Nationwide, employers spend more than $6 billion annually on alcohol-involved crashes, according to a report from the Network of Employers for Traffic Safety. And crashes cost employers more than 1.6 million work days each year.

Lost work days = lost production.

What employers need to know is impaired driving is not isolated to alcohol. True, impairment begins with the first drink. True, mental faculties such as judgment are the first to be diminished. This can make it difficult for a driver to reason and respond in an emergency situation.

It is also true taking over-the-counter or prescription medications can put drivers at risk. Safe driving requires comprehension, concentration, coordination and quick reflexes. Drugs (including marijuana) affect all of these skills.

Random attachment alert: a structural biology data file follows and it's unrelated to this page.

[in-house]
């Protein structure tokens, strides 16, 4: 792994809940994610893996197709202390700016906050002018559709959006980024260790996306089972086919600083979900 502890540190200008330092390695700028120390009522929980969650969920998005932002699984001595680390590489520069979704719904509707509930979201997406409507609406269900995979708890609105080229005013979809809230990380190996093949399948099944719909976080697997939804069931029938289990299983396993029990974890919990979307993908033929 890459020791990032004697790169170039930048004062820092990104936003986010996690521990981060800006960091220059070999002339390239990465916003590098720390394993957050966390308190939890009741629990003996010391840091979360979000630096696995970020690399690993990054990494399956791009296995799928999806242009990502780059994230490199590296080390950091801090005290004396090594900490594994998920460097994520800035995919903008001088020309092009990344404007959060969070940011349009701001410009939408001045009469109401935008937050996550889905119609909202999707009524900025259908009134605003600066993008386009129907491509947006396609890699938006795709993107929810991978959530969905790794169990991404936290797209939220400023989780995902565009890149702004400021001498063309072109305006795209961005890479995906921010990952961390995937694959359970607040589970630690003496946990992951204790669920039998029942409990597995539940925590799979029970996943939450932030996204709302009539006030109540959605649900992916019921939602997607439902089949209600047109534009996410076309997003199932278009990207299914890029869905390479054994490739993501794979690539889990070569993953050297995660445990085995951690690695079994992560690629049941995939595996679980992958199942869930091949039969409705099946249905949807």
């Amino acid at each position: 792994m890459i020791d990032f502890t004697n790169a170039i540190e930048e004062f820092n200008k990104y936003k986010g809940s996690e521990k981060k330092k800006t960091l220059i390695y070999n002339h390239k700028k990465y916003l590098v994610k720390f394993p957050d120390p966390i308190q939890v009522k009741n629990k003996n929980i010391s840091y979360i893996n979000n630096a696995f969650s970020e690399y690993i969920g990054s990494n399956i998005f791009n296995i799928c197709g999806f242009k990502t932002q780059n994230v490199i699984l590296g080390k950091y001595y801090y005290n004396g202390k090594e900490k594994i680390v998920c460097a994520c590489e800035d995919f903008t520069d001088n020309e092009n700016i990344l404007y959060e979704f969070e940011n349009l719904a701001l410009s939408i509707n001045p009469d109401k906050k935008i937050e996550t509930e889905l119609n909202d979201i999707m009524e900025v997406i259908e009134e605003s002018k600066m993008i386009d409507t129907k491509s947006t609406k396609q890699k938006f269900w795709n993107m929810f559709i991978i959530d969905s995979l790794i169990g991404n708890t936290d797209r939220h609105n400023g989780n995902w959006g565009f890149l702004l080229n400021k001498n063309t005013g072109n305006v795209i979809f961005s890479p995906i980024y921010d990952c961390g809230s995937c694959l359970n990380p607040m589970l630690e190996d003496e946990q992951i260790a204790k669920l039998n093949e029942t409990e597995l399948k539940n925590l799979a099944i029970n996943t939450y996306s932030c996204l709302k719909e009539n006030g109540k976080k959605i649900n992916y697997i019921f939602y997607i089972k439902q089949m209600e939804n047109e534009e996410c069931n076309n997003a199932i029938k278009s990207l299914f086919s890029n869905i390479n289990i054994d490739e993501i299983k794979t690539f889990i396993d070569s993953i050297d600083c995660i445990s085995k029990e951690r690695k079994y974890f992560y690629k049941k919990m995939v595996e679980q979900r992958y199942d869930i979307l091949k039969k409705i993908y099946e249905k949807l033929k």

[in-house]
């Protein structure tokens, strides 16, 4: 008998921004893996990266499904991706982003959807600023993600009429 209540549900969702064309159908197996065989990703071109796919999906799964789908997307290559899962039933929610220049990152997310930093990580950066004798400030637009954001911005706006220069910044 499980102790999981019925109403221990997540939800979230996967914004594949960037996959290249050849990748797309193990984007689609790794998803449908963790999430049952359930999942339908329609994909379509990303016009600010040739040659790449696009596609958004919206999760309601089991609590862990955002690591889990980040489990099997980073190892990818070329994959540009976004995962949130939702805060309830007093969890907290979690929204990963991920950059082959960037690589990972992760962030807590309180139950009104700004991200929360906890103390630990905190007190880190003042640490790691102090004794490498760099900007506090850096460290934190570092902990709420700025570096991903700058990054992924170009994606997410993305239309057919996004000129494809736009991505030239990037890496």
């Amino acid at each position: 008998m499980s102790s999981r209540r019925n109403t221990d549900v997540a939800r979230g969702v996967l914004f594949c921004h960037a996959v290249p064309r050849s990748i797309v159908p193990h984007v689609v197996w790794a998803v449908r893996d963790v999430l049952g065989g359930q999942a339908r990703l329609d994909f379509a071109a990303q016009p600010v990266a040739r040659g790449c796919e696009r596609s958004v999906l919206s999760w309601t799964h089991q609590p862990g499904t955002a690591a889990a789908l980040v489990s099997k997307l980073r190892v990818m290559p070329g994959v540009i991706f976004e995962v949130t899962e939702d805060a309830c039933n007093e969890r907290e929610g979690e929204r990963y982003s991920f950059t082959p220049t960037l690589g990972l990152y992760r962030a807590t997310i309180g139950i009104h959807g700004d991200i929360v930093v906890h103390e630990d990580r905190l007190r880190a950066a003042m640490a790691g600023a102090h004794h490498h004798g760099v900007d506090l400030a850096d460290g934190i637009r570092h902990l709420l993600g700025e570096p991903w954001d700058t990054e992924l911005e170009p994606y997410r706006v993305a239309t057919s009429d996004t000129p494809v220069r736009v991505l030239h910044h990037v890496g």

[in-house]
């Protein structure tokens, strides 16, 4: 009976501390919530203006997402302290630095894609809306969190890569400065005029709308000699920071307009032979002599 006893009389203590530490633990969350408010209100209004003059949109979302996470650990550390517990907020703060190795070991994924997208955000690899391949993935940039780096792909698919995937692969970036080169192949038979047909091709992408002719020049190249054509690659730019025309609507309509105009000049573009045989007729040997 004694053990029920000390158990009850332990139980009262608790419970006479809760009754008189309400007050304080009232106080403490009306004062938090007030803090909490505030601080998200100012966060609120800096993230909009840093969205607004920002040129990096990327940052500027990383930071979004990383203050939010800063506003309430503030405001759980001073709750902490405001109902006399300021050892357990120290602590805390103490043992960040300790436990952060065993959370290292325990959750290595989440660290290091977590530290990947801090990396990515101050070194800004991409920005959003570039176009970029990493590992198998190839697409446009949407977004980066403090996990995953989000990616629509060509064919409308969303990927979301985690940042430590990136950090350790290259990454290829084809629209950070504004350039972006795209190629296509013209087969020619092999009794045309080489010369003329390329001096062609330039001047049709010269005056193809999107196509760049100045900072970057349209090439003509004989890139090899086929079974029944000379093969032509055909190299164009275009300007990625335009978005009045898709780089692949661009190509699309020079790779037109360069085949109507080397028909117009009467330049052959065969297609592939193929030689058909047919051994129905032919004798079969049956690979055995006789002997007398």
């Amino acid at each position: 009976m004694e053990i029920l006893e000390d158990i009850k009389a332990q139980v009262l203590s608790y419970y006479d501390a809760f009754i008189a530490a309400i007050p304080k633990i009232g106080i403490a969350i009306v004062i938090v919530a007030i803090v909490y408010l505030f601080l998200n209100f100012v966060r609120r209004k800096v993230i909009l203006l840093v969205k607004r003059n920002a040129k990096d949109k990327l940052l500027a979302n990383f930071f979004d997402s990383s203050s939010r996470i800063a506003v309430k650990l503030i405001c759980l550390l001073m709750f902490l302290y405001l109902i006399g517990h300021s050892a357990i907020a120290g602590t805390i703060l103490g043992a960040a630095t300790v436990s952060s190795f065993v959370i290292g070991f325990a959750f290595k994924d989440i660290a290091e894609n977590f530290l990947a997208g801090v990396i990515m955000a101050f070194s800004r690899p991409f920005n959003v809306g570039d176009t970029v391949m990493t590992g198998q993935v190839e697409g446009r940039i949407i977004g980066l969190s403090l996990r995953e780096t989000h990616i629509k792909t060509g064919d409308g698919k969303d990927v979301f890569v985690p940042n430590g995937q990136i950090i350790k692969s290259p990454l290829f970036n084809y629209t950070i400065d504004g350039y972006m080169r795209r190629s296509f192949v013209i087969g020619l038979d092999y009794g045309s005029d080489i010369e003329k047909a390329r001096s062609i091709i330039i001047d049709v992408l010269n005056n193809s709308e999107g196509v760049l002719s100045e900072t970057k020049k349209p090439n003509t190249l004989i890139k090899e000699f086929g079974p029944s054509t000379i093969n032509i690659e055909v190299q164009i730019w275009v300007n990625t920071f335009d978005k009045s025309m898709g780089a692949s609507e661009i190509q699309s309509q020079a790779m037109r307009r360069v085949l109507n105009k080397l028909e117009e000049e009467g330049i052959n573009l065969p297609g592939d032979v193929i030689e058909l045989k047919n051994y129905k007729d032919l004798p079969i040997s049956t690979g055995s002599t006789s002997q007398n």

Employers are positioned to be key players in changing driver behavior through efforts in promoting traffic safety. And it is in their best interest to do so because they can save money and save lives.

In 2015, there were 13,616 injury crashes in Texas with 17,011 people sustaining a serious injury, according to data from the Texas Department of Transportation. While many of these injuries are sustained in incidents that occur during the work day or during a driver’s commute to-and-from work, the majority of crashes are of the “off-the-clock” and “off-the-job” variety.

Employers still pay through costs associated with employee benefits, from insurance premiums to workers’ compensation claims. The ideal to share with your employees: An impaired driver is a dangerous driver. And, to earn an “A” on your report card, focus on the “four D’s” – drunk, drugged, drowsy and distracted driving. Let us help with free resources:

Tailgate Talk

Risks of Distraction Weigh Heavily on Your Bottom Line

About 1 in 5 crashes in Texas involves distraction – a form of impaired driving.
Gather your employees for a quick Tailgate Talk and ask: How do you define distracted driving?

When folks are done shouting out their own ideas, share this answer from our Safety Coach cards: Distraction occurs any time you take your:

  • Eyes off the road
  • Hands off the wheel
  • Mind off your primary task, driving safely